Parvati Hill is a hillock in Pune, India. The hillock rises to 2,100 feet (640 m) above sea level. Atop the hillock is the Parvati Temple, one of the most scenic locations in Pune. The temple is the oldest heritage structure in Pune and was built during the rule of the Peshwa dynasty. For visitors, Parvati hill is also an observation point that offers a panoramic view of Pune. It is the second highest point in Pune (after Vetal Hill). The hill has 108 steps (considered a holy number in Hinduism) leading to the top of the hill where the temple is situated. The hill was owned by the Patil named Taware. Peshwa purchased the hill to build a temple of Shiva. The Devi temple was believed[by whom?] to be of Taware's kulswami whose angara was able to cure a leg ailment of Kashibai, mother of Peshwa Balaji Baji Rao. Thereafter, the Peshwa built a temple complex there.
|Elevation||2,100 ft (640 m)|
|Parent range||Western Ghats|
|Easiest route||The hill has 103 steps, which is the way to the top of the hill.|
The main temple, Devdeveshwara, is made of blackstone. It was completed under Balaji Baji Rao in 1749, and a gold pinnacle was added to the temple in 1760. Other temples are dedicated to Vitthal and Rukmini, Vishnu, and Kartikeya.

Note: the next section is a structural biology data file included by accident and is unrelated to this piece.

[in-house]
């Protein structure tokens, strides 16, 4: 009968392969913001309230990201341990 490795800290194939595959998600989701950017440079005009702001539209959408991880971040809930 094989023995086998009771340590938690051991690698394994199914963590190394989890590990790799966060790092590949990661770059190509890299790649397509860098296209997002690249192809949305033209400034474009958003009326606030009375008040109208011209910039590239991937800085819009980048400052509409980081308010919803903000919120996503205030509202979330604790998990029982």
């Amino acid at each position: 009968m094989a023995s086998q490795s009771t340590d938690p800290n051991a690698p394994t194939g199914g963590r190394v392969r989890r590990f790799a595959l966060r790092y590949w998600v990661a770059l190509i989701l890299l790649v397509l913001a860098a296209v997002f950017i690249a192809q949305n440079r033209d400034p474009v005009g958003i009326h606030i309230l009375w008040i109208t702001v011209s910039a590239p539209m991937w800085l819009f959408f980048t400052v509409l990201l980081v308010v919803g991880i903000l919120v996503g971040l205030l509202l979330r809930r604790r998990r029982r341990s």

Parvati Hill has 5 temples atop it:
Along with other temples of Surya (the sun) and Bhawani mandir The temples open at 5:00 am and close at 10:00 pm.
Other structures Edit
Besides the temple, the Peshwa Museum is situated there. The museum houses the weaponry, coins, utensils, wooden furniture, modes of transport (palanquin) and gifts acquired from the times of the Peshwas.
The samadhi of Balaji Baji Rao is also located here, where he spent the last moment of his life.
The Parvati water tank supplies water to the half of the city of Pune.
Half way up the hill, on the south-eastern side, there is an old Buddhist cave. Though unfinished, it is believed to be contemporary with the Pataleshwar caves.
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- Raghu, Sunita (5 August 2018). "Peshwa's pride". New Indian Express. Archived from the original on 26 July 2021. Retrieved 1 October 2022.